Equal Employment Opportunity Commission v. New Prime Inc
ORDER compelling discovery. Signed on 10/8/2019 by District Judge Roseann Ketchmark. (Phillips, Caleb)
IN THE UNITED STATES DISTRICT COURT FOR THE
WESTERN DISTRICT OF MISSOURI
EQUAL EMPLOYMENT OPPORTUNITY
NEW PRIME INC, D/B/A PRIME, INC.;
Case No. 6:18-03177-CV-RK
ORDER COMPELLING DISCOVERY
Before the Court are Intervenor-Plaintiff Melinda Huerta’s objections to Defendant’s
requests for production of her text messages and call logs. In this case, Huerta alleges that she was
sexually harassed by her co-truck-driver, Eric Weekley, and that Defendant retaliated against her
for reporting the harassment. During discovery, Defendant sought production of Plaintiff’s text
messages and call logs from the cell phone Weekley provided to her from September 30 to
December 31, 2016, and Huerta objected on relevance and privacy grounds. On August 21, 2019,
the Court held a discovery dispute conference and ordered Huerta to produce a one-week sample
of all of her text messages and call logs during the last week she was on the truck with Weekley
(November 9 through November 18, 2016).
Defendant now argues, in its follow-up status report submitted to chambers, that the rest
of the text messages and call logs should be produced because the one-week sample shows that (1)
Huerta shared a sexually explicit story with Weekley and thus invited his conduct; (2) Huerta is
not credible in claiming Weekley monitored her messages, or that it substantially affected her,
because she still sent sexually explicit messages to another man and told a story in those messages
about previously publicizing parts of her sex life; and (3) Weekley’s conduct did not substantially
affect her because she continued to send sexually explicit and mundane but private text messages.
The response Huerta submitted to chambers again objects on relevance and privacy grounds.
The Court agrees with Defendant that the remaining text messages and call logs sent while
Huerta was on the truck are relevant and proportional to the needs of the case for purposes of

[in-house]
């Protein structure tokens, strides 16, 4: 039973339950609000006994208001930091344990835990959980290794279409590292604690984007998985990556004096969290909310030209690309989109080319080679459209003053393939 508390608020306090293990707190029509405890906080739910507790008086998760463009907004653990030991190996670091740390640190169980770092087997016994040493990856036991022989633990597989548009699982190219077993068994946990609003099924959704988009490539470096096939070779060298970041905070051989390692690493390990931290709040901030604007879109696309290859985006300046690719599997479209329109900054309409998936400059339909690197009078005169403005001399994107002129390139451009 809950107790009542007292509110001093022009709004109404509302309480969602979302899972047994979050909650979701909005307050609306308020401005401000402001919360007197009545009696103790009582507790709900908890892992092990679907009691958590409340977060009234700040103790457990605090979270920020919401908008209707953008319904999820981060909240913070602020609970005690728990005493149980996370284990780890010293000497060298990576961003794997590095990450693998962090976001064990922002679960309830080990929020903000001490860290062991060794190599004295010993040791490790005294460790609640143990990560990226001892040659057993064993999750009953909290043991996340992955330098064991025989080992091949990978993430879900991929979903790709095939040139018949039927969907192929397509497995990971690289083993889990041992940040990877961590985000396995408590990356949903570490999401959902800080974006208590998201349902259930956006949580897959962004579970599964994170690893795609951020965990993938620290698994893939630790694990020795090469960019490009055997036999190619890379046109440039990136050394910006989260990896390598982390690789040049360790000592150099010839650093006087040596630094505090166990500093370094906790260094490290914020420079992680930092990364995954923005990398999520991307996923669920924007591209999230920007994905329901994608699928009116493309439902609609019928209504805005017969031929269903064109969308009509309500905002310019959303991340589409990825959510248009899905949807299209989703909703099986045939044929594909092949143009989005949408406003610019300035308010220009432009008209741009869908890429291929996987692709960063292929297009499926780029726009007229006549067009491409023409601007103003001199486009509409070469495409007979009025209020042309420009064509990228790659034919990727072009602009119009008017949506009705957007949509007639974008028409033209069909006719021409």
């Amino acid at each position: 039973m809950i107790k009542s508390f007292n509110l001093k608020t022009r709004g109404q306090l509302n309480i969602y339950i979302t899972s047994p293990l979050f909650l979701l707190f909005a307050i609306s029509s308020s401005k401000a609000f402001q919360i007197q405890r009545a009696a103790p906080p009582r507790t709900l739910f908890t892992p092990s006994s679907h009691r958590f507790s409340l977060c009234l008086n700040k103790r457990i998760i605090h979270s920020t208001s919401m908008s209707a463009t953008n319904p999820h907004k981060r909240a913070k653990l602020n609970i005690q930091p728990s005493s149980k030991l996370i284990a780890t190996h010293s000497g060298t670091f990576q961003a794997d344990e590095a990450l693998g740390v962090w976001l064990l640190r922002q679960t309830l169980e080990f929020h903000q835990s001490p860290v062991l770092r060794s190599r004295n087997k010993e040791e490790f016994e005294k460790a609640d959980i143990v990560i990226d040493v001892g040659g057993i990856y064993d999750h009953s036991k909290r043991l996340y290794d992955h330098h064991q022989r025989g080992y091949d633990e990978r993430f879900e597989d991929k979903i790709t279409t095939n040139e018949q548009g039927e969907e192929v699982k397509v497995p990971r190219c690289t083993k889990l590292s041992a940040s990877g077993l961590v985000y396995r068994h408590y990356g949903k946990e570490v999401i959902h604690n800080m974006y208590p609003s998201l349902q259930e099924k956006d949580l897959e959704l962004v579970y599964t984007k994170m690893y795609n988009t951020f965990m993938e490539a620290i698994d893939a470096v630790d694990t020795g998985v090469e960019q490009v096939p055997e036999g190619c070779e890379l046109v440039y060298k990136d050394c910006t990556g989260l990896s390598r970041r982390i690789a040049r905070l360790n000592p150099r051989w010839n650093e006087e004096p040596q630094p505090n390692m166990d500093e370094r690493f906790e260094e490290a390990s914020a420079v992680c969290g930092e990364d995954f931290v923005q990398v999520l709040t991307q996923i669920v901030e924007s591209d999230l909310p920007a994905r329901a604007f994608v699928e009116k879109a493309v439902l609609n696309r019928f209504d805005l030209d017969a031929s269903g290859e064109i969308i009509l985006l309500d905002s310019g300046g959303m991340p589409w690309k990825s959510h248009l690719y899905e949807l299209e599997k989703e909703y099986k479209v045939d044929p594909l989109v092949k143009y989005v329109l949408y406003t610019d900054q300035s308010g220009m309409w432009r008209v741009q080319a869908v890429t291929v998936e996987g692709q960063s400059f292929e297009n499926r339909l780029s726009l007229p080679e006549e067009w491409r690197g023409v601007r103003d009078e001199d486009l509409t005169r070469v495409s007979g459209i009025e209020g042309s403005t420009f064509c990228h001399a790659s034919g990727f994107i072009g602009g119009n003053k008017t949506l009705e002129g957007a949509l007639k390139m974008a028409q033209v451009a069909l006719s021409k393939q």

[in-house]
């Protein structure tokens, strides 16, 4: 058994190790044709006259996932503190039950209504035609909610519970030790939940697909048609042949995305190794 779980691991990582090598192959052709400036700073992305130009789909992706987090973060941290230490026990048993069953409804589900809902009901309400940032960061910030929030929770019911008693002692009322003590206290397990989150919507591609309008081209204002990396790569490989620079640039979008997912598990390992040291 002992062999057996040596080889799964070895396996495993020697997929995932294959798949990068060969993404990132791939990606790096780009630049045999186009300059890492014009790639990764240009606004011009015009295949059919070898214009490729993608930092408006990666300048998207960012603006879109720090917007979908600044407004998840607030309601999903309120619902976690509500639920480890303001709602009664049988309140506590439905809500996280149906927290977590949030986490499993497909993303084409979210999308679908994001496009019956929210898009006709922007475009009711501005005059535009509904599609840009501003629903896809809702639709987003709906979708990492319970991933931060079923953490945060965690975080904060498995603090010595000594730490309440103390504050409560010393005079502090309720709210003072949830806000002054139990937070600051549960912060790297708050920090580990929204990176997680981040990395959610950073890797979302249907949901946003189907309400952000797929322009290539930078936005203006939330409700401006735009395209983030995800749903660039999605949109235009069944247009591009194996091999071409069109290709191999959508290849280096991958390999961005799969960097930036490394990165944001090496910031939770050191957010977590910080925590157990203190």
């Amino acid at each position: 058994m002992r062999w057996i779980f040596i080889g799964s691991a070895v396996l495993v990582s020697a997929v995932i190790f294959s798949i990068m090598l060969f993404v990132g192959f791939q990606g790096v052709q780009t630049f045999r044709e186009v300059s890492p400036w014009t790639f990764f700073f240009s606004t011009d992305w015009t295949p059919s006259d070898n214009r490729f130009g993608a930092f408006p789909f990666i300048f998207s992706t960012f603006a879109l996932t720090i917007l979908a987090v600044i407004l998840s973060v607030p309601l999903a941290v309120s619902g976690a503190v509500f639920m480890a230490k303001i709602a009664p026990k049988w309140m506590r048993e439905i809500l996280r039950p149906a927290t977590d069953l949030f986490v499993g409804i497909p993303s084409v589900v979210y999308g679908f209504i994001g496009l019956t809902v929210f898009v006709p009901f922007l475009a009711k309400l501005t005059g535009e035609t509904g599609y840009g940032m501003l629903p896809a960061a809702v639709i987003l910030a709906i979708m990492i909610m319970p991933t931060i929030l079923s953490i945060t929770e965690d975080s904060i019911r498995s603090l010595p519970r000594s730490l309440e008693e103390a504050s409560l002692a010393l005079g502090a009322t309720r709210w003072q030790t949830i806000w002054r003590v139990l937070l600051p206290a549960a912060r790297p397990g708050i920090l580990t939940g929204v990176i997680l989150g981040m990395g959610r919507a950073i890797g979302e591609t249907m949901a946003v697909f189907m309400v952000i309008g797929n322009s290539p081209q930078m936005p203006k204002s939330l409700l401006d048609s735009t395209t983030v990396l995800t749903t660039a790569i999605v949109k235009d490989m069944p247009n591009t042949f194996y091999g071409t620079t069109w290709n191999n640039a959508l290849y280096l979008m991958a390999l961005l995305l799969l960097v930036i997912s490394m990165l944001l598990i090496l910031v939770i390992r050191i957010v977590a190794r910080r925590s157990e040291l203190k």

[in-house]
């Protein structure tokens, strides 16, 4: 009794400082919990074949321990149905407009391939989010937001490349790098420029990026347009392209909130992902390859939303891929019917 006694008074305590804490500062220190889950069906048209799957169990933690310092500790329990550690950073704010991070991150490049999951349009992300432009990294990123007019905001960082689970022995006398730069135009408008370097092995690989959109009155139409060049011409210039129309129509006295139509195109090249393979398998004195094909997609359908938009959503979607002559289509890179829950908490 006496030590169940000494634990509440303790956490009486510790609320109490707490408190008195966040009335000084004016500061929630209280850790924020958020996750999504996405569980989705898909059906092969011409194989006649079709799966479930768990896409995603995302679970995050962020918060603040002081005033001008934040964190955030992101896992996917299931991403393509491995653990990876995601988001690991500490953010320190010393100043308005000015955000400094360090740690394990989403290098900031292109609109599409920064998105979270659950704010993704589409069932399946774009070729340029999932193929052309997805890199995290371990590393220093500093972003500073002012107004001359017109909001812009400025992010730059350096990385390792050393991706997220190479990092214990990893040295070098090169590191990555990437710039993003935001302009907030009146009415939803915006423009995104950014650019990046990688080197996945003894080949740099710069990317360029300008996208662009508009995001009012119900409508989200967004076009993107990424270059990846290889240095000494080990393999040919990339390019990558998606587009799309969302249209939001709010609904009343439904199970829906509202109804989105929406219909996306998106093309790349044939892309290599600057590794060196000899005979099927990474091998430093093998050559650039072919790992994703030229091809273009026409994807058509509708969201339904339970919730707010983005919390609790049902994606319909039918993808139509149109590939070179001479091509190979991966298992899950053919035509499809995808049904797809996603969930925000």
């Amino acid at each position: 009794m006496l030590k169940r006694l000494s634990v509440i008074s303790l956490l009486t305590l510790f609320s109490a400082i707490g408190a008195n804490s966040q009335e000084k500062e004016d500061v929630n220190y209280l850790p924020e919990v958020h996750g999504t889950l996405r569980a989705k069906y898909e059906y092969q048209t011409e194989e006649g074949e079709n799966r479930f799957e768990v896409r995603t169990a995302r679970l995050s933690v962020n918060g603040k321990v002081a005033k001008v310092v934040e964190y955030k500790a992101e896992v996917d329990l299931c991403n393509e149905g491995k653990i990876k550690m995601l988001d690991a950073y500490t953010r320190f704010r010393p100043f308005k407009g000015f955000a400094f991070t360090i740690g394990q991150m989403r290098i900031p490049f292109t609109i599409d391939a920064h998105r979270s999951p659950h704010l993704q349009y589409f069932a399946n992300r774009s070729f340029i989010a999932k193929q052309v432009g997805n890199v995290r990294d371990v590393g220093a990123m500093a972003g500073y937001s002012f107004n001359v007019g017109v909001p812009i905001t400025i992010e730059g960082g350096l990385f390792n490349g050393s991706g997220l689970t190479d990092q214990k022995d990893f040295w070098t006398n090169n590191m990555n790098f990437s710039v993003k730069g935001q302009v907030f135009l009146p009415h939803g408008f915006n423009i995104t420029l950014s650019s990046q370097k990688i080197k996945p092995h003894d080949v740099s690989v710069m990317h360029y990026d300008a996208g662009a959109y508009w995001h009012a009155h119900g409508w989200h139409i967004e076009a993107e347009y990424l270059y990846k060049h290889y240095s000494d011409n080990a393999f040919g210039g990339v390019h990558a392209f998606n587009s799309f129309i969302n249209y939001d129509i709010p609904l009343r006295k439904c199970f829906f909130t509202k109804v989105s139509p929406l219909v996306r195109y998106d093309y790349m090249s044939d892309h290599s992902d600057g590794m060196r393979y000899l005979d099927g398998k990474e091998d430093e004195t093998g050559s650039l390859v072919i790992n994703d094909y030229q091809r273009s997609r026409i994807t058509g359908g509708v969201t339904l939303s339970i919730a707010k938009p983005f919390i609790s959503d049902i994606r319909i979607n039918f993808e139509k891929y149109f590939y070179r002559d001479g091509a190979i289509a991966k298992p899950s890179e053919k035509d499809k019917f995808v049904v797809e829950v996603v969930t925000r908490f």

discovery.1 Excerpts from the sample production in this case suggest that Huerta’s call logs and
text messages may contain evidence that is relevant to the extent of her injury or whether
Weekley’s conduct was unwelcome. See Harris v. Forklift Sys., Inc., 510 U.S. 17, 23 (1993) (“The
effect on the employee’s psychological well-being is, of course, relevant to determining whether
the plaintiff actually found the environment abusive.”); Meritor Sav. Bank, FSB v. Vinson, 477
U.S. 57, 68 (1986) (whether advances are “unwelcome” is fact-intensive). Although the Court
acknowledges that Huerta’s privacy concerns are pertinent, and that a full forensic examination of
a plaintiff’s personal phone or computer would not be appropriate in every discrimination case as
a matter of routine, in this case, the Joint Protective Order should provide adequate confidentiality
protection. (Doc. 27.)
Accordingly, the Court ORDERS Huerta to produce by October 15, 2019, the text
messages and call logs for the remainder of the period she was on the truck with Weekley
(October 4 through November 8, 2016).
IT IS SO ORDERED.
s/ Roseann A. Ketchmark
ROSEANN A. KETCHMARK, JUDGE
UNITED STATES DISTRICT COURT
DATED: October 8, 2019
This discovery Order should not be construed as a prior directive or suggestion that any of these
documents would be admissible, given that Federal Rule of Evidence 412 generally excludes evidence
offered to show a victim’s prior sexual acts or predisposition.
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